From cardiothoracic surgeries to paediatric surgeries, the Chief Minister’s Comprehensive Health Insurance Scheme funds almost 20 per cent of the state’s healthcare needs. But, many healthcare professionals claim that the scheme is slowly losing its popularity.
Launched in 2008 and renamed in 2012, the scheme has expanded to such an extent that almost every one in the state tries to take advantage of it. “Everyone has benefited from it, regardless of whether they are from Below Poverty Line families or not,” said a senior doctor requesting anonymity.
“From policemen to every office goer, the scheme has been accessible to all. Hence, it has been inappropriately by a lot of people. With the director of the scheme not checking the salary of those applying, it has failed to reach the poorest of the poor,” said a senior doctor in the city. Stating that the most basic surgeries have been covered under the scheme, he said, “There is scope for more surgeries to be included.
While the contract is for once in two years, when requested, they fail to add new procedures to the scheme,” said the doctor.
“We had met the project director and requested him to add shoulder arthroscopy under the scheme. He promised us that it would be included. But when the list was released, the procedure was not included in it. There is a lot of communication gap and lack of clarity in the scheme’s implementation,” he added.
While the scheme was introduced with a good intention, once it became popular, it tried to cut corners, said Dr Sharanya S, an activist.
“If you paid Rs 30,000 when the scheme was introduced, keeping inflation in mind, the government should have increased the amount every year. Instead, they started decreasing it.”
“That is why, most good hospitals do not have the scheme. If a surgery costs Rs 1.20 lakh, the scheme will pay them only Rs 30,000, which will be the cost of the implant alone. Why will any hospital do that? The only hospitals that have taken it on board are the institutions that are desperate for surgical patients as the amount offered is ridiculous,” the activist added.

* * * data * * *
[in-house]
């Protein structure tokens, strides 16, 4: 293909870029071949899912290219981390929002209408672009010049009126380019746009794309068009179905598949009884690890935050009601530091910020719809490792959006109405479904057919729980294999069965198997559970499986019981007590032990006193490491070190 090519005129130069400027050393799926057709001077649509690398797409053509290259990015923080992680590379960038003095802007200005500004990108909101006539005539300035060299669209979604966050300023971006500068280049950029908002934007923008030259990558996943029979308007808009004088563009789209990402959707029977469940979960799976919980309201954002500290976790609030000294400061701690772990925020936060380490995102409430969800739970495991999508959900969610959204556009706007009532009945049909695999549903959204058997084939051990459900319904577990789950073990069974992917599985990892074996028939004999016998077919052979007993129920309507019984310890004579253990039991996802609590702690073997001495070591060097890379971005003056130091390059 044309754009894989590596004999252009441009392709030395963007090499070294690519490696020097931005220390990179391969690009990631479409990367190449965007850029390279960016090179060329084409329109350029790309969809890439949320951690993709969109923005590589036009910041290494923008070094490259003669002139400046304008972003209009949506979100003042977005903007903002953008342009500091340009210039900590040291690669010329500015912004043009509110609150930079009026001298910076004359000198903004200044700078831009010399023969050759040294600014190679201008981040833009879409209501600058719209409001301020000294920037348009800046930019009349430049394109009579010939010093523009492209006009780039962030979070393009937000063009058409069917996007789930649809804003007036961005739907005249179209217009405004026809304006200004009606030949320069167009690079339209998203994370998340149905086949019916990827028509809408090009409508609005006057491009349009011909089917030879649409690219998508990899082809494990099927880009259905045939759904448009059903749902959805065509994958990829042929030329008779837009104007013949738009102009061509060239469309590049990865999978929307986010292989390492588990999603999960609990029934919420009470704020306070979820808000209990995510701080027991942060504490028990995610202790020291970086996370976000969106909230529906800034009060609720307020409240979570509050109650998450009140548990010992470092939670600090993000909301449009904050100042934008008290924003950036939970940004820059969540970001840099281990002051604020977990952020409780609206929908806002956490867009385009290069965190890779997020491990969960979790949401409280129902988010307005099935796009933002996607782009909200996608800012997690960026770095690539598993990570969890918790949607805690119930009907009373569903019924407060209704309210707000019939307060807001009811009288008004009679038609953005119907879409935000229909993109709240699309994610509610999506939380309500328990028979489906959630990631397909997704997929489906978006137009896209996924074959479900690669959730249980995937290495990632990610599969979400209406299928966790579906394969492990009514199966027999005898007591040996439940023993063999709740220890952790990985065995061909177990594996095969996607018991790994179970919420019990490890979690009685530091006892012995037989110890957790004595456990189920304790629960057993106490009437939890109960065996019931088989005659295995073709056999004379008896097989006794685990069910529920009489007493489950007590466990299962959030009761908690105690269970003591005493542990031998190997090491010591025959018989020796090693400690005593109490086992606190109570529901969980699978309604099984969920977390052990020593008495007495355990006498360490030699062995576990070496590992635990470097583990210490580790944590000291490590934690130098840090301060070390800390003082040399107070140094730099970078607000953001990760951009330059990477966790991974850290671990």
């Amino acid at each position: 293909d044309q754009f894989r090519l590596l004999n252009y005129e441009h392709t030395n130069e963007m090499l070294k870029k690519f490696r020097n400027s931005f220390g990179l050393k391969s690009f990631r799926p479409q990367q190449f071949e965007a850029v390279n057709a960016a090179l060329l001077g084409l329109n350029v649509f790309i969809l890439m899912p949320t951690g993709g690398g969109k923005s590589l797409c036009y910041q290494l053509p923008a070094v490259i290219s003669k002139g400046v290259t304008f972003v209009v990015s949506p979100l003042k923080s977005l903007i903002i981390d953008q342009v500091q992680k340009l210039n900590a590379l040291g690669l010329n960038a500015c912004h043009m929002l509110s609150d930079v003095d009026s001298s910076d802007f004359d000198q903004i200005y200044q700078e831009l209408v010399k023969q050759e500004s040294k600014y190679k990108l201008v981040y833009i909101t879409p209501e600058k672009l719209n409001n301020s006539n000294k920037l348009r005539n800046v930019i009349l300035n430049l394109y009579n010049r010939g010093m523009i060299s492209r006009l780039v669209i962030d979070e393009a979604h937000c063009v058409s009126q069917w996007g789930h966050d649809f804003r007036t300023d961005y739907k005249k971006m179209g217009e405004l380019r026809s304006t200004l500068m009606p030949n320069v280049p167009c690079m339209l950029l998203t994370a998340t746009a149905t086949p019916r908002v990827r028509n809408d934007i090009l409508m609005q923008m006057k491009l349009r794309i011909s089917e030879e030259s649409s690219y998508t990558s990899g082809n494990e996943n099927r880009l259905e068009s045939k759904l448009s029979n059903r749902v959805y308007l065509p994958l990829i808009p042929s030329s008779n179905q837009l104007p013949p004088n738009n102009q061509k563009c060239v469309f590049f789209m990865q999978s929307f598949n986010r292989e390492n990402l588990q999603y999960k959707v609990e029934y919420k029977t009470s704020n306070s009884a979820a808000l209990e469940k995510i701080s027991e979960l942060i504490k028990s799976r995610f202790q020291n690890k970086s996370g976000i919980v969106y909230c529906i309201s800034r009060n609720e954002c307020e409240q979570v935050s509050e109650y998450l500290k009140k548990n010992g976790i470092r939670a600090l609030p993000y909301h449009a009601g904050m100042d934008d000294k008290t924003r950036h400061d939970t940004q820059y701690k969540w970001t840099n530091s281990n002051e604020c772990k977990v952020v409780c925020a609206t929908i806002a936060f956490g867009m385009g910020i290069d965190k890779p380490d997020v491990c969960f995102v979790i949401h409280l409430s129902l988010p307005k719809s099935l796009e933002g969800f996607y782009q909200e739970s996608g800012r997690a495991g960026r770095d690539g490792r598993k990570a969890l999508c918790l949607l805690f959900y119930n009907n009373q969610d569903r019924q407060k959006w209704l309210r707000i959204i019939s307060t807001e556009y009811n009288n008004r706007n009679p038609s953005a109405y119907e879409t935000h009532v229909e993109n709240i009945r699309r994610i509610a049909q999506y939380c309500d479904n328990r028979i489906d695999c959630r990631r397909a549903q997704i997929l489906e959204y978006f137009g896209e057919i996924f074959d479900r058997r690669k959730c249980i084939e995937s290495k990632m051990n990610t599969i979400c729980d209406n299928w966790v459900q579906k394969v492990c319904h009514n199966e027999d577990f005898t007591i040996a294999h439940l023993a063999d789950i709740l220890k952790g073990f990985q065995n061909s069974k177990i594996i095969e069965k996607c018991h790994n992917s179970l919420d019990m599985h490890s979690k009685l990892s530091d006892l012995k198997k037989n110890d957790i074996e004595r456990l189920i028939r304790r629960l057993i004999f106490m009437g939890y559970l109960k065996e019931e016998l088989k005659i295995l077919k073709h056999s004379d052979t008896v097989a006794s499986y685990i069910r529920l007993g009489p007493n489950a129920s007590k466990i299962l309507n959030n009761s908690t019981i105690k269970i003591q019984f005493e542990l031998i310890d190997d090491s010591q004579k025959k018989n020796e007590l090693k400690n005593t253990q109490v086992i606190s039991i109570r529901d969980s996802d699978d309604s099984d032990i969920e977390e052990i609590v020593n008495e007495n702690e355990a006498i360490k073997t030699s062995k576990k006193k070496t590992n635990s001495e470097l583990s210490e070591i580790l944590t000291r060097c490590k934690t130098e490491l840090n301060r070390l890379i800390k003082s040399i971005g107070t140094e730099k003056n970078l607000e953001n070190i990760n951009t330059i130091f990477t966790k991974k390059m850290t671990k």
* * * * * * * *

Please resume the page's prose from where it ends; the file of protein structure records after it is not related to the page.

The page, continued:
Moreover, doctors allege that there are instances wherein the money is not being released even after when the hospital applies for it after the surgery is completed.
“When patients approach us, we ask them for their ration card, the scheme card and the other documents. Once both are submitted they are asked to go ahead. Subsequently, when the surgery is over, when we apply for the pittance they pay. But many a times, the payment does not come through,” said Soundari P, a doctor.
“That is one of the reasons many hospitals refuse to take up the scheme,” she added, referring to a similar incident that had been reported from the Christian Medical College, Vellore recently. While the annual budget for the scheme is Rs 600 crore, the entire amount is not released.
“A lot of officials responsible for implementing the scheme are corrupt. Hence, making it difficult for the fund to reach the beneficiaries,” Soundari said.
Official take on Centre’s Universal Health Coverage
Claiming that the Centre’s programme is being implemented in the state as a pilot project, a health official said, “We are doing it as a pilot in three blocks of Schoolagiri, Perambular and Viralimalai. We will expand it to 39 district headquarter hospitals. This concept is also being extended to one block in each of the remaining health unit districts.” The official added, “Ultimately, we need to look at strengthening not only the primary healthcare but also the referral system, and integrate our insurance mechanism without compromising on free public healthcare.”